Letter from the Editor: Three Years Later

On November 4, 2011, I started this blog on a whim with one article about a now-defunct publicly funded arts project. After years of quiet observation, I felt compelled to start a discussion about important, unaddressed issues in the Columbus creative community.

Almost immediately, The Udder Paper® took on a life of its own. Hundreds of you joined in to add your opinions, opening a (mostly!) productive dialogue in an environment free from excessive moderation. For six months, this website and its readers provided much needed criticism of the local community and its leaders. (Along with a generous helping of snarky commentary from yours truly, of course.)

But that isn’t the whole story. While a public discussion was unfolding on this website, something bigger was happening behind the scenes. I didn’t realize it at first, but this project kicked off a chain of events in my personal life that had been nearly a decade in the making. In June 2012, I chose to shut down this website as I dealt with the issue privately.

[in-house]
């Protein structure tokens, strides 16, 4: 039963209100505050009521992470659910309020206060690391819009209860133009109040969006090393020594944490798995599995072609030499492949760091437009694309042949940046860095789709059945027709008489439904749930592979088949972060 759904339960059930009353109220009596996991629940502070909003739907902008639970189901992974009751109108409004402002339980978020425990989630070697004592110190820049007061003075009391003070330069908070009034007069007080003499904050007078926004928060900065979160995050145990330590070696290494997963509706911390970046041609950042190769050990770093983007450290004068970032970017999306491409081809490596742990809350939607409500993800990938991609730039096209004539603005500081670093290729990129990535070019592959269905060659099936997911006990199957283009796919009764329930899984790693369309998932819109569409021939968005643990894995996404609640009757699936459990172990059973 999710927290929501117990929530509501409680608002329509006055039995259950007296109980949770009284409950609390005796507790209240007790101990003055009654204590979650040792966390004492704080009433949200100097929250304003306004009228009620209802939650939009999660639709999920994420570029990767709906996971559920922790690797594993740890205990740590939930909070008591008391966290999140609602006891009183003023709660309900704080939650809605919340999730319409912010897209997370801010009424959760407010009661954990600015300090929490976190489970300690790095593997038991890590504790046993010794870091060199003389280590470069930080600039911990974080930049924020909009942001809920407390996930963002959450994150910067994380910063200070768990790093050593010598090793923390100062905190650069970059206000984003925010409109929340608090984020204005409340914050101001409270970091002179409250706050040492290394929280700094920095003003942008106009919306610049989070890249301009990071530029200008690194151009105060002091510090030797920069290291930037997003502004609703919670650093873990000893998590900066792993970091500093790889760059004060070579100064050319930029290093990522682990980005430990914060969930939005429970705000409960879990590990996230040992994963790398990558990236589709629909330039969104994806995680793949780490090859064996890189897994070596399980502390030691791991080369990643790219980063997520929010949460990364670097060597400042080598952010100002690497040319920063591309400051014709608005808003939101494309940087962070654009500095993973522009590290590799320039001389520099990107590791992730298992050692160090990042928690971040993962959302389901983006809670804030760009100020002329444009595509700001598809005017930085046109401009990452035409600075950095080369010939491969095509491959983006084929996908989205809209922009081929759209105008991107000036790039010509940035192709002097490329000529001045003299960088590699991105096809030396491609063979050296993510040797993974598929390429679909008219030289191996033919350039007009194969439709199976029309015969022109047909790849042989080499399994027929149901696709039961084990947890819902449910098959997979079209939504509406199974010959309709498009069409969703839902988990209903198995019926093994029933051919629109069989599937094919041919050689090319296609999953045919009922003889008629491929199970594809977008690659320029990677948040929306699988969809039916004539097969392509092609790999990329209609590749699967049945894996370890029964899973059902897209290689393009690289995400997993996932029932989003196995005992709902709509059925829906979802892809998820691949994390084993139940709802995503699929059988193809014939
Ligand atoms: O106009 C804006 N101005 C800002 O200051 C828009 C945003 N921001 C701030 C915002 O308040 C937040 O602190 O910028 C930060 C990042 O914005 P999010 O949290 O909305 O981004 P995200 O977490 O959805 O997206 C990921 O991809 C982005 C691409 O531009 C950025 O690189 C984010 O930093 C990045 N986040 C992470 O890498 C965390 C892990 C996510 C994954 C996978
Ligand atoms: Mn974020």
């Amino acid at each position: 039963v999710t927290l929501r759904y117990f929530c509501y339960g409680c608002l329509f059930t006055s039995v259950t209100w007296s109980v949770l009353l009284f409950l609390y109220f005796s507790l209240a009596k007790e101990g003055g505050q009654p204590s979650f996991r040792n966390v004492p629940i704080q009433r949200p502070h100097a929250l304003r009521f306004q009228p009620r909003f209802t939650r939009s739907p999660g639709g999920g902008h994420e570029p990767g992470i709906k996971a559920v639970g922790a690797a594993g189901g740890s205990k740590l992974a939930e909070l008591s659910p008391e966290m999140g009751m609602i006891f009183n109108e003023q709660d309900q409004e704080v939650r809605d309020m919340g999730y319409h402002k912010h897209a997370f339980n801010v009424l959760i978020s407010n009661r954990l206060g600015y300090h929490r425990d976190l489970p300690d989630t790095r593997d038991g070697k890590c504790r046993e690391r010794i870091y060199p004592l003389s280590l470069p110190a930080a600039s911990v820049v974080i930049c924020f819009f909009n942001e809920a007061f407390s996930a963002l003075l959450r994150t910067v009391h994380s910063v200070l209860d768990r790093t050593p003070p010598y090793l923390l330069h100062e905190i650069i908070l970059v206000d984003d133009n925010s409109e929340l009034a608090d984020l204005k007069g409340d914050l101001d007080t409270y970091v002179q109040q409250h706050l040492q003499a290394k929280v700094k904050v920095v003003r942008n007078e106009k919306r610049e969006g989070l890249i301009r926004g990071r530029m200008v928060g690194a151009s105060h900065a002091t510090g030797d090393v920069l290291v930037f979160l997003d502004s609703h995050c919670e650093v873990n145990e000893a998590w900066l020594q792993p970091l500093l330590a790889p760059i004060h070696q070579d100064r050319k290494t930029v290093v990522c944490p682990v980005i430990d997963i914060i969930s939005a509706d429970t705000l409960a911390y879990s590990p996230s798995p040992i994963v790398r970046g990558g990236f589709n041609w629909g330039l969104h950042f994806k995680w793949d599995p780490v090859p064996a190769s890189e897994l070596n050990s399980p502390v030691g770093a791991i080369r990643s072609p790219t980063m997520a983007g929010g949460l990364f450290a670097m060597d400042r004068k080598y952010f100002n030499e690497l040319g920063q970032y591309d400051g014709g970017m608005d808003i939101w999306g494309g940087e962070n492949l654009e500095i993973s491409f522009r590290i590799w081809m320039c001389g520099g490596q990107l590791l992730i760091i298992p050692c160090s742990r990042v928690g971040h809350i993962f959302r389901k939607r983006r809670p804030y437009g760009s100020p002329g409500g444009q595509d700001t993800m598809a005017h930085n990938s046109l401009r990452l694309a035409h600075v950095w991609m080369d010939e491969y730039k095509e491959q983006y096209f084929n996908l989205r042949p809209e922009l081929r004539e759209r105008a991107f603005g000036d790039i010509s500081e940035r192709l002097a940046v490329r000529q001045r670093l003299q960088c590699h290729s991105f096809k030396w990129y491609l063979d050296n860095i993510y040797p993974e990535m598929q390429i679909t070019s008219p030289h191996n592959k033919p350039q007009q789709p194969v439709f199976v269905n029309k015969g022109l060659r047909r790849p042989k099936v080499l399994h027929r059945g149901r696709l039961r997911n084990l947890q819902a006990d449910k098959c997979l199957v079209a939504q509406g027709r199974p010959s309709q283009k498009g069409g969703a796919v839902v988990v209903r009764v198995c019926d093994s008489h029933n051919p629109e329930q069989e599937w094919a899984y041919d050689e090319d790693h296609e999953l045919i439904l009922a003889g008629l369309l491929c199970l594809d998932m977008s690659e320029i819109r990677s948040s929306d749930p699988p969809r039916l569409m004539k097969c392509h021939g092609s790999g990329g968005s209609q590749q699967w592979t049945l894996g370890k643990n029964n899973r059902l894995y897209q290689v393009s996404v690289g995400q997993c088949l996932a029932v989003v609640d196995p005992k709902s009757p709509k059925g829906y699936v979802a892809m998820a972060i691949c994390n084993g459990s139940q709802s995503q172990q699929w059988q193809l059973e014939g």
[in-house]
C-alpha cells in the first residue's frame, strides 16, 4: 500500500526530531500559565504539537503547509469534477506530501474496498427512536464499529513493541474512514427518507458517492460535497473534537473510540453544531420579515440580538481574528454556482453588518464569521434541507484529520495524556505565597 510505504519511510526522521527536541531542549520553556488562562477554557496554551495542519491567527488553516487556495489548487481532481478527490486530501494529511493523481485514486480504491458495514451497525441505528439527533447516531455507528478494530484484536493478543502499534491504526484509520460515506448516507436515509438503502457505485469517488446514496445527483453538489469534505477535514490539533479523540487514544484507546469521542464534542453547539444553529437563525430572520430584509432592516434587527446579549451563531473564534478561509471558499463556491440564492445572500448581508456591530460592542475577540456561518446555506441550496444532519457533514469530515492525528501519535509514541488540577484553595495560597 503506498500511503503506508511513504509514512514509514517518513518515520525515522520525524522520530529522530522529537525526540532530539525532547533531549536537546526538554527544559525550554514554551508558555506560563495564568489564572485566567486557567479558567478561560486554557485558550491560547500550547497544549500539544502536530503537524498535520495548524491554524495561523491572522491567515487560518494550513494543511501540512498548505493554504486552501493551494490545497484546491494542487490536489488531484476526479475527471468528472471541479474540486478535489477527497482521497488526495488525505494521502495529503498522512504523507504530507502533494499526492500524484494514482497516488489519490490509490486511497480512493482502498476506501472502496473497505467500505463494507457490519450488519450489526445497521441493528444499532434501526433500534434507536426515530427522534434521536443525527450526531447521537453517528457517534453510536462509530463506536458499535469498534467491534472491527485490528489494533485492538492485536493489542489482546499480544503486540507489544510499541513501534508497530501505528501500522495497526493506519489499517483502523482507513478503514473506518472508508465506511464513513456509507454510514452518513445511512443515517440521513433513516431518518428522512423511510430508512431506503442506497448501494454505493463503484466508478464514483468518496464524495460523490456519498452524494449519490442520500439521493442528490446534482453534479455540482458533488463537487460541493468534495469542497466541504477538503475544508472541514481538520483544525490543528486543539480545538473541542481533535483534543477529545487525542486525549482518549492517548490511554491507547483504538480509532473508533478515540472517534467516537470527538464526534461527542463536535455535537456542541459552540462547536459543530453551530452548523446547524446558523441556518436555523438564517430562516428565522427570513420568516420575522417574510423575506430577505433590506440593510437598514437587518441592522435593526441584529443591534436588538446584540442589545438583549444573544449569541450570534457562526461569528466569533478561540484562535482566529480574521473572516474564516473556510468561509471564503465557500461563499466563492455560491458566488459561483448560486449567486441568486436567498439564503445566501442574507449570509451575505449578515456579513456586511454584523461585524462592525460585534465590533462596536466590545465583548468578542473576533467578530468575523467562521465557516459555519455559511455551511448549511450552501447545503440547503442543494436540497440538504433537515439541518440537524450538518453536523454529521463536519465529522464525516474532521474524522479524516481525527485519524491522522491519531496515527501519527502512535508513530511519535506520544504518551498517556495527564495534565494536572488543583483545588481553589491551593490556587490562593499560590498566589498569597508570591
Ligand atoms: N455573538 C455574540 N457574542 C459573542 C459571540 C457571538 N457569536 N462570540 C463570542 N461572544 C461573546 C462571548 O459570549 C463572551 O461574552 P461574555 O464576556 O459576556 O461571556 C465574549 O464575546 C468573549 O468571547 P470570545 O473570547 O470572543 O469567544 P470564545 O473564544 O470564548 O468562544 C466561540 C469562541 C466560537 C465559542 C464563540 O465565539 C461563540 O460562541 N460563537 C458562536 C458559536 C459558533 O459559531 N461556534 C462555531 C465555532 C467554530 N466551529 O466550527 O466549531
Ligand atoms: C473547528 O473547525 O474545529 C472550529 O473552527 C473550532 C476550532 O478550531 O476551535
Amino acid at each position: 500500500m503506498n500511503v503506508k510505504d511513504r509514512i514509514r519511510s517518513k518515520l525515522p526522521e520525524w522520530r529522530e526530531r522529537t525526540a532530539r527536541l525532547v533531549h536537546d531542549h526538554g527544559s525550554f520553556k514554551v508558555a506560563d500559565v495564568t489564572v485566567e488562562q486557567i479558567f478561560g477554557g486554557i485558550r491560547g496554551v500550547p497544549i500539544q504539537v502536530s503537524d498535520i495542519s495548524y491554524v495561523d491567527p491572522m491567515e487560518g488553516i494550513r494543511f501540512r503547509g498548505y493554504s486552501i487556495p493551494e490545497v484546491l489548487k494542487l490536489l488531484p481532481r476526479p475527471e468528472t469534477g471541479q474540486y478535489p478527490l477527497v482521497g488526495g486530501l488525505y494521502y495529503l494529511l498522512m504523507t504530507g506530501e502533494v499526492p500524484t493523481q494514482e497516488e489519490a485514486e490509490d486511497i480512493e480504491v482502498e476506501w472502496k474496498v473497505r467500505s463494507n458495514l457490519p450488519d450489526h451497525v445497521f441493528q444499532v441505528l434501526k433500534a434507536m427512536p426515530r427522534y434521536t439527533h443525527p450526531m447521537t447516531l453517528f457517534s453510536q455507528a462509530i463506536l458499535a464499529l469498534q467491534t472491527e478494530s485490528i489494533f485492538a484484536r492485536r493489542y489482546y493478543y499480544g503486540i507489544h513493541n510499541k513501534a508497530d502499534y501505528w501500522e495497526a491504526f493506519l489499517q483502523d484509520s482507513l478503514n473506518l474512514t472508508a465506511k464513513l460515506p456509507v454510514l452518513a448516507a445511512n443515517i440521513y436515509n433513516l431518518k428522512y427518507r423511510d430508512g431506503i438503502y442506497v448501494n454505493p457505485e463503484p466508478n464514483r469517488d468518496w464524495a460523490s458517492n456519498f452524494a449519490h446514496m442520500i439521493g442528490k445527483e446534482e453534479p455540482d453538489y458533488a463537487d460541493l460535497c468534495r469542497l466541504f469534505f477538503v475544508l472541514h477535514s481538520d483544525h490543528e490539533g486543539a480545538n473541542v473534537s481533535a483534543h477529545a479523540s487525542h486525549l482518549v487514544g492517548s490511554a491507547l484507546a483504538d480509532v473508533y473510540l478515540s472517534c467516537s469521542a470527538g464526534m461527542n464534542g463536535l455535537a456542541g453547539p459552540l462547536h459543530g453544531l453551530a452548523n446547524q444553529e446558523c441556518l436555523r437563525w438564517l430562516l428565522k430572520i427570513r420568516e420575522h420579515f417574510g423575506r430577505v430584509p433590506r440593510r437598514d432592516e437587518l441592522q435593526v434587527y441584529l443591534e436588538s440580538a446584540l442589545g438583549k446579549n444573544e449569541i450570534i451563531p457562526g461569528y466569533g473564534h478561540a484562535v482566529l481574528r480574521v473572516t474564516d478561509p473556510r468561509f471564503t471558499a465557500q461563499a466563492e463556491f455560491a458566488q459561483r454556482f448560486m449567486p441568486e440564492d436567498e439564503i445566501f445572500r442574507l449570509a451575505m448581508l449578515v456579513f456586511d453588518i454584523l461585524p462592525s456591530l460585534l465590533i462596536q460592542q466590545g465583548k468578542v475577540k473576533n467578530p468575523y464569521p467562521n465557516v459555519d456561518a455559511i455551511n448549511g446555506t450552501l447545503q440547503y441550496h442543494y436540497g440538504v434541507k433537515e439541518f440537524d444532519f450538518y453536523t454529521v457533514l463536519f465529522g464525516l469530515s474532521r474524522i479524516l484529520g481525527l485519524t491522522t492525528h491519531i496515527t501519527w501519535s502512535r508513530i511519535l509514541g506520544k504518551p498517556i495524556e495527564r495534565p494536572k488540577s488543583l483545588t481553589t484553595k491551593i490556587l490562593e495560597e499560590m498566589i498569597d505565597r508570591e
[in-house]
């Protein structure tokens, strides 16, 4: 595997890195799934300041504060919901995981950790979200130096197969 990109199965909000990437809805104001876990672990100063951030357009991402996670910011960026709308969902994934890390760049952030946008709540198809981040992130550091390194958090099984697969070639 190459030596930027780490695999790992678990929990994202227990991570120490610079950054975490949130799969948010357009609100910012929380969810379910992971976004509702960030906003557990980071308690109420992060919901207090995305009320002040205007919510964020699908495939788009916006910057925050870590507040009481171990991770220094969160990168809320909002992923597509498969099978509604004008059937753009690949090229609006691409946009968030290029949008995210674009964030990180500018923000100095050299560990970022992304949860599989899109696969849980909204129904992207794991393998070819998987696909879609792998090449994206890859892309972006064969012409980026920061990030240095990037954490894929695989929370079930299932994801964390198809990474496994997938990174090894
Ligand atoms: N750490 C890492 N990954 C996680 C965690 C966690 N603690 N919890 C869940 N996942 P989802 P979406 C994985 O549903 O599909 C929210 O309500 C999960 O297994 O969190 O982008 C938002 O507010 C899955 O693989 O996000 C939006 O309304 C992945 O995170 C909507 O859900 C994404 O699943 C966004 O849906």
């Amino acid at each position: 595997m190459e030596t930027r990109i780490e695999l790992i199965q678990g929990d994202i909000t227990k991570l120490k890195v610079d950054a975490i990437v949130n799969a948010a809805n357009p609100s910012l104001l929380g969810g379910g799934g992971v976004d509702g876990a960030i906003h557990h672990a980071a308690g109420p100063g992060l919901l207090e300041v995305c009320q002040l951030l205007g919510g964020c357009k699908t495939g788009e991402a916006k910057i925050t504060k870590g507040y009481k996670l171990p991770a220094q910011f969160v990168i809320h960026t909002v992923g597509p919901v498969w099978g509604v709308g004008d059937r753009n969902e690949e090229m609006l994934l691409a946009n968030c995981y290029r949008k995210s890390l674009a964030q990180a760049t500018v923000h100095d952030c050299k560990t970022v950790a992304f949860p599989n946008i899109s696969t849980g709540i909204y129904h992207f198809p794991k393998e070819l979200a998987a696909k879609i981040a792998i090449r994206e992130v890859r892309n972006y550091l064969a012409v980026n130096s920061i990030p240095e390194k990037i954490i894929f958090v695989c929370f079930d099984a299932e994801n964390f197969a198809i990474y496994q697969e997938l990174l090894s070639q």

What happened over the following three years was so unexpected, so surreal, and so life-altering that I am still processing it to this day. I have not written or spoken one word about the situation publicly until now.

I’m not yet ready to tell the full story. But on the third anniversary of starting this journey, I thought it would be fitting to raise The Udder Paper® from the dead, albeit as a shell of its former self. All of the articles and comments are still here, but I’ve chosen not to make them public for now. After three years, many of those topics are no longer relevant, so I’m not sure if I ever will.

The only thing that I know for certain is that I still believe in the power of the truth. I believe that we have the right to think critically, ask tough questions, and speak out against all forms of wrongdoing, no matter how difficult those words are to say. And I believe that we also have the responsibility to listen to those who are brave enough to speak, no matter how difficult their words are to hear.

In truth,

The Editor